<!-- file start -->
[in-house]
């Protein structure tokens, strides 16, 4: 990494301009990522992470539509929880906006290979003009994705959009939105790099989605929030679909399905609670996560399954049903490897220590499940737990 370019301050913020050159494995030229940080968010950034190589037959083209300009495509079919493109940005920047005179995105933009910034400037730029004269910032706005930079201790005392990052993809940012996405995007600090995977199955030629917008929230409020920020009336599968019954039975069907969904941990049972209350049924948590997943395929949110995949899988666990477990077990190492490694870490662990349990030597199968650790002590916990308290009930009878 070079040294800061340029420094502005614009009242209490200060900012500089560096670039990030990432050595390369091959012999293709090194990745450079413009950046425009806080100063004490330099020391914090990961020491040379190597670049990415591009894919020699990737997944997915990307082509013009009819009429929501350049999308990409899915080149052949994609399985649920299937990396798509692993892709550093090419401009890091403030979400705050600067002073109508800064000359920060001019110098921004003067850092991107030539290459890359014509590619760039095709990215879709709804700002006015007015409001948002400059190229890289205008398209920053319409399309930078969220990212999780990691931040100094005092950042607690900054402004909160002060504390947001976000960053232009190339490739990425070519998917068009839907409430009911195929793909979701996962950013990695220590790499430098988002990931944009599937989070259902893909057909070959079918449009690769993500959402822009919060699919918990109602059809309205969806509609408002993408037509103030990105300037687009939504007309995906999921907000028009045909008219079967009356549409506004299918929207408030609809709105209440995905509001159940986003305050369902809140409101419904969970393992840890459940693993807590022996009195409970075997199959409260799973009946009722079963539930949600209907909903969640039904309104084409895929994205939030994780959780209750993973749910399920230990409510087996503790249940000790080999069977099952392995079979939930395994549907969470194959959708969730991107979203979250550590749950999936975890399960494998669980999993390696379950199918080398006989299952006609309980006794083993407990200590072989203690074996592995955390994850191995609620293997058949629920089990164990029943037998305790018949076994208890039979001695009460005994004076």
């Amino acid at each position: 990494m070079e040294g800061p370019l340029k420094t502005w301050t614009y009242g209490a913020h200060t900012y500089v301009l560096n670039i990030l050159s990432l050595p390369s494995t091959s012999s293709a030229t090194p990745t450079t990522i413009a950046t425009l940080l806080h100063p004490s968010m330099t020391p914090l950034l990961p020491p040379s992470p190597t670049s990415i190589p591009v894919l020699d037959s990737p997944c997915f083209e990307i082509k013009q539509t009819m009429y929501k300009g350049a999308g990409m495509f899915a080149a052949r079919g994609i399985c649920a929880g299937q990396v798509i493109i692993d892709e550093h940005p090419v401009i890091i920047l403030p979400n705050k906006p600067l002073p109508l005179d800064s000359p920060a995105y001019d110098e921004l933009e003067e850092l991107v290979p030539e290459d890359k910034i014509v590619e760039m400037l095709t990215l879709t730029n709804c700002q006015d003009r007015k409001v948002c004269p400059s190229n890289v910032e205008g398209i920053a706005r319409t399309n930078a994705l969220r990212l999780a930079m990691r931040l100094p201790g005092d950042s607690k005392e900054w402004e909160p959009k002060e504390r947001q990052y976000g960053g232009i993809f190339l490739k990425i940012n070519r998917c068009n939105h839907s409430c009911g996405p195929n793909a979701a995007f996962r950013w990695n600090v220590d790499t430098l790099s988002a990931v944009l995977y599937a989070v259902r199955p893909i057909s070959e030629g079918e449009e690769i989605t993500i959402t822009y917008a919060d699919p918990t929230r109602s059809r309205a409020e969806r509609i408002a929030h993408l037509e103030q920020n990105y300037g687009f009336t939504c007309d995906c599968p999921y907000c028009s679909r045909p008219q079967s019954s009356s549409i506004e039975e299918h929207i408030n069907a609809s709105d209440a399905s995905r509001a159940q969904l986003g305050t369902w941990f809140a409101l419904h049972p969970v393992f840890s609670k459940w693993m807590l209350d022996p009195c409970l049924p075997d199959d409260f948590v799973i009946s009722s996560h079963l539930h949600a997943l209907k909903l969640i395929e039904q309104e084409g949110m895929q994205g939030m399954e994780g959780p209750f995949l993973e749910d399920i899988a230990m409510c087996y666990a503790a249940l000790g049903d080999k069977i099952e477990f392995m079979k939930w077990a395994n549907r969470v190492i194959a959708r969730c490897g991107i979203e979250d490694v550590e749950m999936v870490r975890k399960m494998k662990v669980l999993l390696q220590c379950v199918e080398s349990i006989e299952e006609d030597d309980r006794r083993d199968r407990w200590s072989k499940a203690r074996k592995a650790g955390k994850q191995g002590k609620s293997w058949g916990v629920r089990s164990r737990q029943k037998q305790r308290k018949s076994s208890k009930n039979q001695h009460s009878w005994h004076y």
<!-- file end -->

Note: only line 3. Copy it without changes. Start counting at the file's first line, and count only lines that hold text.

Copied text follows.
């Amino acid at each position: 990494m070079e040294g800061p370019l340029k420094t502005w301050t614009y009242g209490a913020h200060t900012y500089v301009l560096n670039i990030l050159s990432l050595p390369s494995t091959s012999s293709a030229t090194p990745t450079t990522i413009a950046t425009l940080l806080h100063p004490s968010m330099t020391p914090l950034l990961p020491p040379s992470p190597t670049s990415i190589p591009v894919l020699d037959s990737p997944c997915f083209e990307i082509k013009q539509t009819m009429y929501k300009g350049a999308g990409m495509f899915a080149a052949r079919g994609i399985c649920a929880g299937q990396v798509i493109i692993d892709e550093h940005p090419v401009i890091i920047l403030p979400n705050k906006p600067l002073p109508l005179d800064s000359p920060a995105y001019d110098e921004l933009e003067e850092l991107v290979p030539e290459d890359k910034i014509v590619e760039m400037l095709t990215l879709t730029n709804c700002q006015d003009r007015k409001v948002c004269p400059s190229n890289v910032e205008g398209i920053a706005r319409t399309n930078a994705l969220r990212l999780a930079m990691r931040l100094p201790g005092d950042s607690k005392e900054w402004e909160p959009k002060e504390r947001q990052y976000g960053g232009i993809f190339l490739k990425i940012n070519r998917c068009n939105h839907s409430c009911g996405p195929n793909a979701a995007f996962r950013w990695n600090v220590d790499t430098l790099s988002a990931v944009l995977y599937a989070v259902r199955p893909i057909s070959e030629g079918e449009e690769i989605t993500i959402t822009y917008a919060d699919p918990t929230r109602s059809r309205a409020e969806r509609i408002a929030h993408l037509e103030q920020n990105y300037g687009f009336t939504c007309d995906c599968p999921y907000c028009s679909r045909p008219q079967s019954s009356s549409i506004e039975e299918h929207i408030n069907a609809s709105d209440a399905s995905r509001a159940q969904l986003g305050t369902w941990f809140a409101l419904h049972p969970v393992f840890s609670k459940w693993m807590l209350d022996p009195c409970l049924p075997d199959d409260f948590v799973i009946s009722s996560h079963l539930h949600a997943l209907k909903l969640i395929e039904q309104e084409g949110m895929q994205g939030m399954e994780g959780p209750f995949l993973e749910d399920i899988a230990m409510c087996y666990a503790a249940l000790g049903d080999k069977i099952e477990f392995m079979k939930w077990a395994n549907r969470v190492i194959a959708r969730c490897g991107i979203e979250d490694v550590e749950m999936v870490r975890k399960m494998k662990v669980l999993l390696q220590c379950v199918e080398s349990i006989e299952e006609d030597d309980r006794r083993d199968r407990w200590s072989k499940a203690r074996k592995a650790g955390k994850q191995g002590k609620s293997w058949g916990v629920r089990s164990r737990q029943k037998q305790r308290k018949s076994s208890k009930n039979q001695h009460s009878w005994h004076y």